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Stroke Risk May Hit a High When Mood is Low

Study found a 40 percent greater chance of trouble among depressed people

Please note: This article was published more than one year ago. The facts and conclusions presented may have since changed and may no longer be accurate. And "More information" links may no longer work. Questions about personal health should always be referred to a physician or other health care professional.

HealthDay Reporter

WEDNESDAY, April 28, 2004 (HealthDayNews) -- Stroke risk may go up when people feel most down, researchers report.

A new study found the risk of stroke rose by about 40 percent in sad or depressed individuals compared with happier people.

"If someone is depressed they should be treated for psychiatric reasons, but early treatment may also be beneficial in terms of stroke and heart disease, too," said lead researcher Dr. Ji Chong, a stroke expert at Columbia University's Neurological Institute in New York City.

The findings were presented April 28 at the American Academy of Neurology's annual meeting in San Francisco.

Numerous studies have suggested strong links between depression and increased cardiovascular risk, "specifically heart attacks and deaths from heart attack," Chong said. Other studies have also shown there may be associations between mood and stroke.

In this most recent study, the Columbia researchers examined the link between stroke incidence and feelings of sadness or depression in 3,300 adults living in an ethnically diverse New York City neighborhood.

As part of a standard psychiatric questionnaire, each of the participants was periodically asked, "What has your mood been like this past week?" The researchers also tracked participants' incidence of stroke over a five-year period.

"After adjusting for all the other usual risk factors for stroke, such as high blood pressure, cardiac diseases, etc., there was still an independent association between depressed mood and stroke," Chong said. Overall, stroke risk rose 40 percent in those who admitted to recent feelings of sadness or depression, compared to those who did not. The severity of depressed mood appeared to have no influence on the likelihood of stroke, however.

The association between stroke and feeling blue was especially pronounced in whites compared with blacks or Hispanics. However, Chong believes that finding reflects a flaw in the study methodology rather than any significant race-based difference.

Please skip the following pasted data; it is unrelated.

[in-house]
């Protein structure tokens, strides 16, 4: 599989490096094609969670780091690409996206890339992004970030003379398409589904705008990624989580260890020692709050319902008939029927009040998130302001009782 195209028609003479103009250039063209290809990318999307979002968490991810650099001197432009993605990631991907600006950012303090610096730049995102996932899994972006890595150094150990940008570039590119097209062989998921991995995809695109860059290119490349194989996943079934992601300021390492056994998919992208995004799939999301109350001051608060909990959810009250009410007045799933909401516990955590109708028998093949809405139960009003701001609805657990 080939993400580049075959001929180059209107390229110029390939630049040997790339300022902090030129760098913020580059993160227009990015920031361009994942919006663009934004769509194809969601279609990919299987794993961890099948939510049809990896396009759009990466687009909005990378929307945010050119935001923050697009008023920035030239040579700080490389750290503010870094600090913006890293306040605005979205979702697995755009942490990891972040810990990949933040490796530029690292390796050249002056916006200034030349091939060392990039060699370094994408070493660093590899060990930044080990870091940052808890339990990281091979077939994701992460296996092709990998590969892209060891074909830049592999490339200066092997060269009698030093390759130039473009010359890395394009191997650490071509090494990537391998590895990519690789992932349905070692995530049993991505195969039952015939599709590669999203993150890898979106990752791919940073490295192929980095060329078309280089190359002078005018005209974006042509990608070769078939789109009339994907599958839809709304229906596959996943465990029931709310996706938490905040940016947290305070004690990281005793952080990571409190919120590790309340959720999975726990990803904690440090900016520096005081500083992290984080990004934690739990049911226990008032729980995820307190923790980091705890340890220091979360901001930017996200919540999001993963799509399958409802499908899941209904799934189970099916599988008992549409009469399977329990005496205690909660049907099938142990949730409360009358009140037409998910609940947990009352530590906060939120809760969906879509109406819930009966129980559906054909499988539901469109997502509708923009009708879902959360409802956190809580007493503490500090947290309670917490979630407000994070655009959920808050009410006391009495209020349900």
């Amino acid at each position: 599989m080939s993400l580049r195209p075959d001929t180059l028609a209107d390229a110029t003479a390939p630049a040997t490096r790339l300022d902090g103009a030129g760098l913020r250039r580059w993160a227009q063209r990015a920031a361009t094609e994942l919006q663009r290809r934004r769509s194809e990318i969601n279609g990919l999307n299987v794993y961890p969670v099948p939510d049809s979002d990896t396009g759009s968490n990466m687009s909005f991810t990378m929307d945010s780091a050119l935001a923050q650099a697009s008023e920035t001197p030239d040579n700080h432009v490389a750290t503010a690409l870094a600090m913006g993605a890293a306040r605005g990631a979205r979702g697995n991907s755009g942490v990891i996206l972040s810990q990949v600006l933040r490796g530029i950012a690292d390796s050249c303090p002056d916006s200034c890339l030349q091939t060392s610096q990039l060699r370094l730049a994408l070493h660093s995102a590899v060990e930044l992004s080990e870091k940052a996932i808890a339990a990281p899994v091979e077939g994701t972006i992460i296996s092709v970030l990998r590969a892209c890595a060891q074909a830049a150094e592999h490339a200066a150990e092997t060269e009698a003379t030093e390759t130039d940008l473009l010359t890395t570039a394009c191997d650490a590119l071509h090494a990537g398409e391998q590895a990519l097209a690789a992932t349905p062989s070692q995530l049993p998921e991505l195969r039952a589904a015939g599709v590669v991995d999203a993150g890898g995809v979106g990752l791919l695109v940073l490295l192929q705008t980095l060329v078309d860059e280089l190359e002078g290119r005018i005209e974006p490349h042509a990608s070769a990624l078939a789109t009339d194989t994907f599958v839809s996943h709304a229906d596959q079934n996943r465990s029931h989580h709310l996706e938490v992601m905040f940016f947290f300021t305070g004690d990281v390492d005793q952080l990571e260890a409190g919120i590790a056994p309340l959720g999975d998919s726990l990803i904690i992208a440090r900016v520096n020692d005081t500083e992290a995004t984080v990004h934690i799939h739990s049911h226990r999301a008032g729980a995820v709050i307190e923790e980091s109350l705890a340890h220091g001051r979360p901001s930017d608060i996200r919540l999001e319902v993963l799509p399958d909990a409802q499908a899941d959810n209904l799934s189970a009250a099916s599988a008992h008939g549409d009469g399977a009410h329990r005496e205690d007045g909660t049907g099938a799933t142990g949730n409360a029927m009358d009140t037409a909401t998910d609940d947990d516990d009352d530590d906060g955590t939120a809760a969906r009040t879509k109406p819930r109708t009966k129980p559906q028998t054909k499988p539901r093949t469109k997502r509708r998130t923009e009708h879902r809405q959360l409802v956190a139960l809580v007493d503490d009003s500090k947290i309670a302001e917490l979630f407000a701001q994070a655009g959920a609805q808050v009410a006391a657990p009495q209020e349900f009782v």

Dr. J.D. Bartleson, a neurologist at the Mayo Clinic in Rochester, Minn., said the study "increases my interest in asking about depression and probably intervening in patients who have an increased risk of stroke based on their history of depression."

He and other experts remain puzzled, however, as to the mechanisms by which a person's emotional state can influence his or her cardiovascular health. One theory is that stress and depression trigger inflammation of the blood vessels -- a key factor in upping risks for stroke and heart attack. Or the culprit could be hormonal -- "adrenalin, epinephrine, norepinephrine or some other stress-related chemical that would be likely to affect vessels," Bartleson explained.

Whatever the underlying cause, "if you knew the mechanism then maybe in addition to treating their depression you might also give them something that would get at the mechanism," he said.

Chong agreed. "With depression, it's pretty well established that there's a hormonal system that may be out of balance," she said. "There are a lot of multiple effects that could lead to vascular issues." Further studies are planned to examine just those issues, she added.

In a separate study, presented April 27 at the conference, researchers reported that a drug used to lower blood pressure can also limit the amount of damage occurring in the brain in the days, months and years after a stroke.

A French team led by Dr. Carole Dufuoil of the Institut National de la Sante et de la Recherche Medicale in Paris had 226 stroke survivors take either the antihypertensive drug perindopril (Aceon) or a placebo for three years after their stroke.

Using magnetic resonance imaging (MRIs), they looked specifically for evidence of "white matter lesions" -- brain lesions indicative of brain damage and cognitive decline.

"Overall, the volume of new white matter lesions in the patients who took the placebo was five times higher compared to those who received the blood pressure medication -- and more than 7.5 times higher for those patients who had severe white matter lesions upon entry [to the study]" Dufuoil said in a statement. Based on the findings, she concluded that perindopril, one of a family of antihypertensive drugs called ACE inhibitors, "stops or delays" post-stroke brain damage in stroke survivors.

The study received funding from drug maker Servier, which markets perindopril in Europe under the brand name Coversyl. Additional funding came from the Health Research Council of New Zealand and the National Health and Medical Research Council of Australia.

More information

For more information on spotting and controlling depression, visit the National Institute of Mental Health. Details on the causes, signs and treatment of stroke can be found at the American Stroke Association.

SOURCES: Ji Chong, M.D., Clinical Stroke Fellow, Neurological Institute, Columbia University, New York City; J.D. Bartleson, M.D., Mayo Clinic, and associate professor, neurology, Mayo Medical School, Rochester, Minn.; April 28, 2004, presentations, American Academy of Neurology annual meeting, San Francisco

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